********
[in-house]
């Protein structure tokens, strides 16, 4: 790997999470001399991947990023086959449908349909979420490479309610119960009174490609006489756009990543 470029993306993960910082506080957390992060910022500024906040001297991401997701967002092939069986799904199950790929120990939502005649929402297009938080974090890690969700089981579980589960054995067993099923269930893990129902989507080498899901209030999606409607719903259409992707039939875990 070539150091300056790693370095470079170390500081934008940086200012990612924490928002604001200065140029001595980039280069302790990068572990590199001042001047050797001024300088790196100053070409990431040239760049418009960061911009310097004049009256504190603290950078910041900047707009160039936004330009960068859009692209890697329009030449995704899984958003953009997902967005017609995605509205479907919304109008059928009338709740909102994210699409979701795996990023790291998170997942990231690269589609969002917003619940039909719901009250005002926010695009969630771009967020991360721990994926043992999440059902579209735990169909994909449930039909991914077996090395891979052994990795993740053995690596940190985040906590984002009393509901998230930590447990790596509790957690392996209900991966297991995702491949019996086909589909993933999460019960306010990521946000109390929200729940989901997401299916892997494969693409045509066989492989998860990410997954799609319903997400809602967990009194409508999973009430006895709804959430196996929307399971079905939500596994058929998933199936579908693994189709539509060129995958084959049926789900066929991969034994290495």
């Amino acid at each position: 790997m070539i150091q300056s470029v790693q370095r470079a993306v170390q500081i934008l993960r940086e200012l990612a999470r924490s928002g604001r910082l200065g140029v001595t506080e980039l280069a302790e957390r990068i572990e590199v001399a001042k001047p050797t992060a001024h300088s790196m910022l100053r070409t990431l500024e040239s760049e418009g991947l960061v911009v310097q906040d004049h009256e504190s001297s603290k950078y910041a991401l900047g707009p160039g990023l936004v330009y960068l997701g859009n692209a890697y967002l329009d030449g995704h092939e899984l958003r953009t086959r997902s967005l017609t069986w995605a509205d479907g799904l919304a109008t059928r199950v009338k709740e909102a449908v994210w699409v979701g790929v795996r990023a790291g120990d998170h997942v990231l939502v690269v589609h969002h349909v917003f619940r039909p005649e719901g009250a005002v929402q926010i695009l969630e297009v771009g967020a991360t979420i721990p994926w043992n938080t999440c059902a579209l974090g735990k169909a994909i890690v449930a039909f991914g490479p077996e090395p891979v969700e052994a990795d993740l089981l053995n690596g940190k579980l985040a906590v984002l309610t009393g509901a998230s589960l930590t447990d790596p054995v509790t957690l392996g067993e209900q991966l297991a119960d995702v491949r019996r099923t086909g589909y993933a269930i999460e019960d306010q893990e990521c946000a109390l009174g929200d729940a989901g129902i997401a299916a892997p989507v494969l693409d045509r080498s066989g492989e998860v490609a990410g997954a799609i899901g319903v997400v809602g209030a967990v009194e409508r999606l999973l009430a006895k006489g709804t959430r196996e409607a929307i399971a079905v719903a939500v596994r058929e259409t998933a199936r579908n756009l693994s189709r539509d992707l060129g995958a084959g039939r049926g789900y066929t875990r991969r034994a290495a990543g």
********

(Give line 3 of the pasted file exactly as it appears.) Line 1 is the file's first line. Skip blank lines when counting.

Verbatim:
């Amino acid at each position: 790997m070539i150091q300056s470029v790693q370095r470079a993306v170390q500081i934008l993960r940086e200012l990612a999470r924490s928002g604001r910082l200065g140029v001595t506080e980039l280069a302790e957390r990068i572990e590199v001399a001042k001047p050797t992060a001024h300088s790196m910022l100053r070409t990431l500024e040239s760049e418009g991947l960061v911009v310097q906040d004049h009256e504190s001297s603290k950078y910041a991401l900047g707009p160039g990023l936004v330009y960068l997701g859009n692209a890697y967002l329009d030449g995704h092939e899984l958003r953009t086959r997902s967005l017609t069986w995605a509205d479907g799904l919304a109008t059928r199950v009338k709740e909102a449908v994210w699409v979701g790929v795996r990023a790291g120990d998170h997942v990231l939502v690269v589609h969002h349909v917003f619940r039909p005649e719901g009250a005002v929402q926010i695009l969630e297009v771009g967020a991360t979420i721990p994926w043992n938080t999440c059902a579209l974090g735990k169909a994909i890690v449930a039909f991914g490479p077996e090395p891979v969700e052994a990795d993740l089981l053995n690596g940190k579980l985040a906590v984002l309610t009393g509901a998230s589960l930590t447990d790596p054995v509790t957690l392996g067993e209900q991966l297991a119960d995702v491949r019996r099923t086909g589909y993933a269930i999460e019960d306010q893990e990521c946000a109390l009174g929200d729940a989901g129902i997401a299916a892997p989507v494969l693409d045509r080498s066989g492989e998860v490609a990410g997954a799609i899901g319903v997400v809602g209030a967990v009194e409508r999606l999973l009430a006895k006489g709804t959430r196996e409607a929307i399971a079905v719903a939500v596994r058929e259409t998933a199936r579908n756009l693994s189709r539509d992707l060129g995958a084959g039939r049926g789900y066929t875990r991969r034994a290495a990543g």